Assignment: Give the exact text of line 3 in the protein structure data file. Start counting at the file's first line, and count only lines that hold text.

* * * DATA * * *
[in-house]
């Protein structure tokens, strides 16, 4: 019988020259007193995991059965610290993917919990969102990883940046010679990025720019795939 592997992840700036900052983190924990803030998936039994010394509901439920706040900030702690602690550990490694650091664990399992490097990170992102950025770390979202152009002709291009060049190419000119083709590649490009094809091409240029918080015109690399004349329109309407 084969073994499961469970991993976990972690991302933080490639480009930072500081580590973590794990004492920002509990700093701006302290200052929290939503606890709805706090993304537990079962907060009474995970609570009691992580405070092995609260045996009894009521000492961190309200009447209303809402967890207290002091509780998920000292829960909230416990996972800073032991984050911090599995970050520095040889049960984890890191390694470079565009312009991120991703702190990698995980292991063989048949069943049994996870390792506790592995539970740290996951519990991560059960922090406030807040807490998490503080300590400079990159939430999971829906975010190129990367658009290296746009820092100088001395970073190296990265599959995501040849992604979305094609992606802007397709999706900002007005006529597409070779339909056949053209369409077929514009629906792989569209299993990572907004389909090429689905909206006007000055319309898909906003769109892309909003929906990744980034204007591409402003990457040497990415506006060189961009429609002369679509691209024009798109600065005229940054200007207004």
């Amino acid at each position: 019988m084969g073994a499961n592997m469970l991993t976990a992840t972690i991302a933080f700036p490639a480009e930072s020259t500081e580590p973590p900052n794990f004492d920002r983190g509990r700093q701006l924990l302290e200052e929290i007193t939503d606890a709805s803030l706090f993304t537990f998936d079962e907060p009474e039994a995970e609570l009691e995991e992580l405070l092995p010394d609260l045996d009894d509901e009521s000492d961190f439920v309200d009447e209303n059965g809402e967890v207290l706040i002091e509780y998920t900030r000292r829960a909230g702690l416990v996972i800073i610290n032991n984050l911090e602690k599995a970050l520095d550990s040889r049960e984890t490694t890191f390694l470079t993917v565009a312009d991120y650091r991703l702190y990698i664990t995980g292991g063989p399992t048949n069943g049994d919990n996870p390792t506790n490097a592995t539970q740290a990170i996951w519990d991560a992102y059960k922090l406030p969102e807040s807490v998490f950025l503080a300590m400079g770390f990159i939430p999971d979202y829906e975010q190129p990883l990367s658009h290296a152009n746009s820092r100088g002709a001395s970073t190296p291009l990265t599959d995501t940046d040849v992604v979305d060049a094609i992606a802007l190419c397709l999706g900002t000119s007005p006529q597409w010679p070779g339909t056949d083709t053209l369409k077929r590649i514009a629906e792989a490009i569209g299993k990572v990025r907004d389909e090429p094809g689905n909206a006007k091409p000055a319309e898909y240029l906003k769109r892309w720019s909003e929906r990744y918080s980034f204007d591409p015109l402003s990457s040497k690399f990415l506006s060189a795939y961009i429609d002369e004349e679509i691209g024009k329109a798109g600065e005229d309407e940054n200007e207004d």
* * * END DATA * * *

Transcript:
């Amino acid at each position: 019988m084969g073994a499961n592997m469970l991993t976990a992840t972690i991302a933080f700036p490639a480009e930072s020259t500081e580590p973590p900052n794990f004492d920002r983190g509990r700093q701006l924990l302290e200052e929290i007193t939503d606890a709805s803030l706090f993304t537990f998936d079962e907060p009474e039994a995970e609570l009691e995991e992580l405070l092995p010394d609260l045996d009894d509901e009521s000492d961190f439920v309200d009447e209303n059965g809402e967890v207290l706040i002091e509780y998920t900030r000292r829960a909230g702690l416990v996972i800073i610290n032991n984050l911090e602690k599995a970050l520095d550990s040889r049960e984890t490694t890191f390694l470079t993917v565009a312009d991120y650091r991703l702190y990698i664990t995980g292991g063989p399992t048949n069943g049994d919990n996870p390792t506790n490097a592995t539970q740290a990170i996951w519990d991560a992102y059960k922090l406030p969102e807040s807490v998490f950025l503080a300590m400079g770390f990159i939430p999971d979202y829906e975010q190129p990883l990367s658009h290296a152009n746009s820092r100088g002709a001395s970073t190296p291009l990265t599959d995501t940046d040849v992604v979305d060049a094609i992606a802007l190419c397709l999706g900002t000119s007005p006529q597409w010679p070779g339909t056949d083709t053209l369409k077929r590649i514009a629906e792989a490009i569209g299993k990572v990025r907004d389909e090429p094809g689905n909206a006007k091409p000055a319309e898909y240029l906003k769109r892309w720019s909003e929906r990744y918080s980034f204007d591409p015109l402003s990457s040497k690399f990415l506006s060189a795939y961009i429609d002369e004349e679509i691209g024009k329109a798109g600065e005229d309407e940054n200007e207004d």